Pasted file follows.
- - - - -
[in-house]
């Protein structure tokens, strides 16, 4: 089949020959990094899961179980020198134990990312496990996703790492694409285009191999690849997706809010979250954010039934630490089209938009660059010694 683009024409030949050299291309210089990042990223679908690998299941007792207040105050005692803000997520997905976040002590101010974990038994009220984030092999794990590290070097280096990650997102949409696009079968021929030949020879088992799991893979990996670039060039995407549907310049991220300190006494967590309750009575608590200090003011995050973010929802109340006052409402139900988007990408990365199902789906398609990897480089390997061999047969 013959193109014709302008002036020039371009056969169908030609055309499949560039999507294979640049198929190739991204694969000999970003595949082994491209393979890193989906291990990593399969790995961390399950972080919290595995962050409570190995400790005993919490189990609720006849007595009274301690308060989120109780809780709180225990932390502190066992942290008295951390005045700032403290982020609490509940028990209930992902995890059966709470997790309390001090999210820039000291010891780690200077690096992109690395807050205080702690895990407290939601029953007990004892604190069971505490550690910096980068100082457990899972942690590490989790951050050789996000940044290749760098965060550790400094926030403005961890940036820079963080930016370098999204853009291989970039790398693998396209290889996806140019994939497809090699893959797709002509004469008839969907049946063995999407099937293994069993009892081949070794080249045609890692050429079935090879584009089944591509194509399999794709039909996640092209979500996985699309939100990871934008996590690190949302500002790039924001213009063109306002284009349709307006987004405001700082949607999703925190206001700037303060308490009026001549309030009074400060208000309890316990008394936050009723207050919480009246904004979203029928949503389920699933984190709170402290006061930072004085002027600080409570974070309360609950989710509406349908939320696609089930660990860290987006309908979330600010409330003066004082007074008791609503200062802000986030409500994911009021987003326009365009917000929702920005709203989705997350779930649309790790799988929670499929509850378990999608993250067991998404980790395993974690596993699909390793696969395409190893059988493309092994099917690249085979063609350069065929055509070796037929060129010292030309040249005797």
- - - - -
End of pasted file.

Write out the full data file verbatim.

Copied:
[in-house]
């Protein structure tokens, strides 16, 4: 089949020959990094899961179980020198134990990312496990996703790492694409285009191999690849997706809010979250954010039934630490089209938009660059010694 683009024409030949050299291309210089990042990223679908690998299941007792207040105050005692803000997520997905976040002590101010974990038994009220984030092999794990590290070097280096990650997102949409696009079968021929030949020879088992799991893979990996670039060039995407549907310049991220300190006494967590309750009575608590200090003011995050973010929802109340006052409402139900988007990408990365199902789906398609990897480089390997061999047969 013959193109014709302008002036020039371009056969169908030609055309499949560039999507294979640049198929190739991204694969000999970003595949082994491209393979890193989906291990990593399969790995961390399950972080919290595995962050409570190995400790005993919490189990609720006849007595009274301690308060989120109780809780709180225990932390502190066992942290008295951390005045700032403290982020609490509940028990209930992902995890059966709470997790309390001090999210820039000291010891780690200077690096992109690395807050205080702690895990407290939601029953007990004892604190069971505490550690910096980068100082457990899972942690590490989790951050050789996000940044290749760098965060550790400094926030403005961890940036820079963080930016370098999204853009291989970039790398693998396209290889996806140019994939497809090699893959797709002509004469008839969907049946063995999407099937293994069993009892081949070794080249045609890692050429079935090879584009089944591509194509399999794709039909996640092209979500996985699309939100990871934008996590690190949302500002790039924001213009063109306002284009349709307006987004405001700082949607999703925190206001700037303060308490009026001549309030009074400060208000309890316990008394936050009723207050919480009246904004979203029928949503389920699933984190709170402290006061930072004085002027600080409570974070309360609950989710509406349908939320696609089930660990860290987006309908979330600010409330003066004082007074008791609503200062802000986030409500994911009021987003326009365009917000929702920005709203989705997350779930649309790790799988929670499929509850378990999608993250067991998404980790395993974690596993699909390793696969395409190893059988493309092994099917690249085979063609350069065929055509070796037929060129010292030309040249005797």